As a parent, your baby’s well-being is your top priority. You want them to sleep soundly and comfortably, which is where sound machines come in. But recent headlines might leave you wondering: can these soothing devices be harmful? Here’s what you need to know about baby sound machines and hearing loss.

The benefits of baby sound machines

There’s no denying the calming effect of white noise or nature sounds on little ones. Baby sound machines can:

  • Block out disruptions: Masking household noise or a fussy sibling, sound machines can promote longer stretches of sleep.
  • Create a calming routine: Consistent white noise can signal bedtime, helping your baby wind down.
  • Soothe fussy babies: The shushing effect of white noise can be a lifesaver for calming a crying baby.

Addressing hearing loss concerns

A 2023 report by the American Academy of Pediatrics (AAP) addressed concerns about excessive noise and children’s hearing health. While sound machines themselves aren’t inherently dangerous, the AAP highlights the importance of safe use to prevent hearing damage.

Here’s what to remember:

  • Volume matters: The AAP recommends keeping the volume below 50 decibels (dB), similar to a soft conversation. Many sound machines exceed this limit at their highest volume setting.
  • Distance is key: Placement is crucial. Keep the sound machine at least two feet away from your baby’s crib to ensure safe sound levels.
  • Not an all-nighter: There’s no need for constant white noise. Turn off the machine once your baby falls asleep.

Creating a safe sleep environment with sound machines

By following these tips, you can harness the benefits of sound machines while prioritizing your baby’s hearing health:

  • Choose a machine with adjustable volume: Opt for models with multiple volume settings to find the perfect level for your baby.
  • Look for a distance feature: Some sound machines project sound upwards, minimizing the volume reaching the crib.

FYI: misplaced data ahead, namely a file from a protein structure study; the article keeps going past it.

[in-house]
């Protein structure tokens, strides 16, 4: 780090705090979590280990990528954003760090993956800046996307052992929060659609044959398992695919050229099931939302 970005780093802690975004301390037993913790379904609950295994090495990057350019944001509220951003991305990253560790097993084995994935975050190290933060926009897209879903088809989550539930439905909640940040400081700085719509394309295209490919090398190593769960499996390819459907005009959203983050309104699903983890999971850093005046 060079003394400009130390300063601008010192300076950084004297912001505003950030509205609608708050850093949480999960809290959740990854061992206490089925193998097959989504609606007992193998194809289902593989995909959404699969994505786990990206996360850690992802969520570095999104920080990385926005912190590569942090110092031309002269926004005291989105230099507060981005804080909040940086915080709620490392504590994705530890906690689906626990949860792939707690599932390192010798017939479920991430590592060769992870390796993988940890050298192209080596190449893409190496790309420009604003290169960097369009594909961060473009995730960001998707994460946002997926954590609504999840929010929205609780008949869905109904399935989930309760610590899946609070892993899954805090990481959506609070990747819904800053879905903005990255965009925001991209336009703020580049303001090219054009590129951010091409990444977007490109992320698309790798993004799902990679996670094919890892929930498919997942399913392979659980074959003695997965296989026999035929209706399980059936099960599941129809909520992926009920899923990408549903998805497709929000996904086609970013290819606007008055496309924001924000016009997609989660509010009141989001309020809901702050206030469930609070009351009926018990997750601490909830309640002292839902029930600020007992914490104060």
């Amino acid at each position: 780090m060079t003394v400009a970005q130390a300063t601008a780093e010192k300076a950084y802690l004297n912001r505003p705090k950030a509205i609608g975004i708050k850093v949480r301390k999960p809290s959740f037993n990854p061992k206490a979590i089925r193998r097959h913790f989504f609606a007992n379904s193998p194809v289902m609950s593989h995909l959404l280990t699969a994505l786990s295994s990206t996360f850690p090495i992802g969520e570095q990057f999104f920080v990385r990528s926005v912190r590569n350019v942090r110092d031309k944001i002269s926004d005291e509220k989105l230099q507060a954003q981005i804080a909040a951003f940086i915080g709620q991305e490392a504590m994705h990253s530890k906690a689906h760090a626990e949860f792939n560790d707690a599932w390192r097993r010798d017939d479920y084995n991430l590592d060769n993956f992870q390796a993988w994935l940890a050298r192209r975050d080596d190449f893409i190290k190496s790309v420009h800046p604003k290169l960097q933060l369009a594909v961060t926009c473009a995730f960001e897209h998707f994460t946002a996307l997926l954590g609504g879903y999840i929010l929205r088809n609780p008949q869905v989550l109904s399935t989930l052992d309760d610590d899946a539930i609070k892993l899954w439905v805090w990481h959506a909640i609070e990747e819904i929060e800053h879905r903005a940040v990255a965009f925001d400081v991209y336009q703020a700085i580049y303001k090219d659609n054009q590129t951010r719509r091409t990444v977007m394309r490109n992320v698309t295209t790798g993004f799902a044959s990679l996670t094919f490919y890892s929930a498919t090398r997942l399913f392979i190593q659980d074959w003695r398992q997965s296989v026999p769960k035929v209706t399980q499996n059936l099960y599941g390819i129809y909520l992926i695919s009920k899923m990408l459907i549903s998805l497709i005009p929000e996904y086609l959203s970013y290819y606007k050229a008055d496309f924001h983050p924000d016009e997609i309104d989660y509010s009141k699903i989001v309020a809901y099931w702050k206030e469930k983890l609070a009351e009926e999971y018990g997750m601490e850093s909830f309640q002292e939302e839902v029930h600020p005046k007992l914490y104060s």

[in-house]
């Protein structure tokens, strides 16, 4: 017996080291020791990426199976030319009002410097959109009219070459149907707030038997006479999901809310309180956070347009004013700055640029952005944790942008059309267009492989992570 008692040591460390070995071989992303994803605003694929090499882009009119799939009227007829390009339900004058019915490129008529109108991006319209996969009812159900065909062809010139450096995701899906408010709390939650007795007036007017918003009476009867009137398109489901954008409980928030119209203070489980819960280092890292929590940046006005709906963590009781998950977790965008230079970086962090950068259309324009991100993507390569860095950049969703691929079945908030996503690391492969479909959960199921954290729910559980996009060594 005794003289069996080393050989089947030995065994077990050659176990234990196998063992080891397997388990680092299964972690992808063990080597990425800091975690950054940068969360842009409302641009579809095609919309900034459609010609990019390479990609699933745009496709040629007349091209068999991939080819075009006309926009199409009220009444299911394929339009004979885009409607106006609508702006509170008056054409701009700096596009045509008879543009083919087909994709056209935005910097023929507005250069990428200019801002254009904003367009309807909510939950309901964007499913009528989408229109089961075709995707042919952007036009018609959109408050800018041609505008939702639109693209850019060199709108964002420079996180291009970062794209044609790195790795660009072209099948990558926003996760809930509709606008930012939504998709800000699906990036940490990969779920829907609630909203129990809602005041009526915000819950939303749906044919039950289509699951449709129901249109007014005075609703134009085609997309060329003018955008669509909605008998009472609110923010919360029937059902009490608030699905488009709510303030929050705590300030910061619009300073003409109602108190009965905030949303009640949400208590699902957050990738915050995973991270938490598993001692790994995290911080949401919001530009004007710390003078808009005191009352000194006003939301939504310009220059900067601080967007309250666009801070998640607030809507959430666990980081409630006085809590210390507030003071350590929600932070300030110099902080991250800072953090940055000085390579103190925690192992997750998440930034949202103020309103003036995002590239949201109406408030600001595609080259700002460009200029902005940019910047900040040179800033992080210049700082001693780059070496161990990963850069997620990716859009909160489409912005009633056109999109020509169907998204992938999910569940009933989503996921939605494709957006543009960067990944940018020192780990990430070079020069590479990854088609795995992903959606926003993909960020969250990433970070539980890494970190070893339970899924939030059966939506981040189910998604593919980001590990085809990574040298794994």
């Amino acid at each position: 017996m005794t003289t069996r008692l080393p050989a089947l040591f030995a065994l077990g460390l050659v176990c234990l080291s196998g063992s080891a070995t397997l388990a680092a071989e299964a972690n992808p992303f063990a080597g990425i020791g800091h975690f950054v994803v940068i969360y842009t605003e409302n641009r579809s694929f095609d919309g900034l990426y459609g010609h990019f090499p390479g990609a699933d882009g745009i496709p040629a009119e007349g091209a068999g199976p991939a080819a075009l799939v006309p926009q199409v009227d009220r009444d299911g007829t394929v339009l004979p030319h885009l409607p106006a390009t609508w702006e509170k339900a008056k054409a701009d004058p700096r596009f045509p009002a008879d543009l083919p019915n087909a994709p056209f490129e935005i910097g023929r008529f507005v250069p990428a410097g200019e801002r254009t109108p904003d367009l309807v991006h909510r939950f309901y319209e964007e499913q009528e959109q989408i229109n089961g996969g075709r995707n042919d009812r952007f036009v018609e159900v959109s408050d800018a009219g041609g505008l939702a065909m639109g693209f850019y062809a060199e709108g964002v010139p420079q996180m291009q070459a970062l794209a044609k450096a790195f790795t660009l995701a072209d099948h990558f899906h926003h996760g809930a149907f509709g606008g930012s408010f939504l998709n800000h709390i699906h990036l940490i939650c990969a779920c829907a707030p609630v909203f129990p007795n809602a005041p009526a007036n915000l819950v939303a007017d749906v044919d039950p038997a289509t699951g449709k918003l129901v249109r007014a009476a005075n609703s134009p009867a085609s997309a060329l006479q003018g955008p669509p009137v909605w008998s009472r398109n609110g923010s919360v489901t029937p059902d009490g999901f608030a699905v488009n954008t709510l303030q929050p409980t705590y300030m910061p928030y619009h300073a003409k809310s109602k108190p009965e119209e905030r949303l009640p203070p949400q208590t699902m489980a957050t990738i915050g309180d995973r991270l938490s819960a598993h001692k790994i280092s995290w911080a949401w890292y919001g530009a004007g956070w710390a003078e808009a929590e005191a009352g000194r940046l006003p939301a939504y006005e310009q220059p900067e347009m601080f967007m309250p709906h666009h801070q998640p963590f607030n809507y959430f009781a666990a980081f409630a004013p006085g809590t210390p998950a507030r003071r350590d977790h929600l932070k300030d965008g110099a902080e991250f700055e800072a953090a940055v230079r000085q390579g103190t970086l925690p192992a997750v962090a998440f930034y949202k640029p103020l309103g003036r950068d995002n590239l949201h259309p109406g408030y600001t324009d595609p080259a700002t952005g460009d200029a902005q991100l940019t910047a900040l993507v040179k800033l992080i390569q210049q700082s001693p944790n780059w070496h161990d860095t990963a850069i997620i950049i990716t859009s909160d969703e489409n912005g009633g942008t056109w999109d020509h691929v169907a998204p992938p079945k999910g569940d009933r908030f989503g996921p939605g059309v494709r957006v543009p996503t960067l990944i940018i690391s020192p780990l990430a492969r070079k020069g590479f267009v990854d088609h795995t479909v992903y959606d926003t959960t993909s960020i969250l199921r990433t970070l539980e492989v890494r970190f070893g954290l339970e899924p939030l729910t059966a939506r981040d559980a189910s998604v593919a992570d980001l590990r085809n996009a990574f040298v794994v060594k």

• Consider a timer: Set the machine to turn off automatically after a predetermined time.

Early detection of hearing loss

While sound machines used properly are unlikely to cause hearing loss, it’s important to be aware of the signs. If you notice any of the following in your baby, consult your pediatrician for a hearing evaluation:

  • No startle response: Newborns often startle at loud noises. If your baby doesn’t react to sudden loud sounds, it could be a sign of hearing loss.
  • Delayed speech and language milestones: Babies typically coo and babble by 6 months, and use simple words like “mama” or “dada” by 1 year. Delays in these milestones can indicate hearing problems.
  • Inconsistent hearing: Your baby seems to hear some sounds but not others.
  • Doesn’t respond to voice: Your baby doesn’t turn towards familiar voices or react when called by name.

Peace of mind and restful nights

Sound machines can be a valuable tool to create a calming sleep environment for your baby. By prioritizing safe volume, placement and being aware of signs of hearing loss, you can ensure your little one gets the rest they need without compromising their hearing health.


Tommie RobinsonTommie L. Robinson Jr., PhD, CCC-SLP, is the Division Chief of Hearing and Speech at Children's National. Dr. Robinson has been with Children's National for more than 28 years and is also the Director of the Scottish Rite Center for Childhood Language Disorders in Adams Morgan in Washington, DC.

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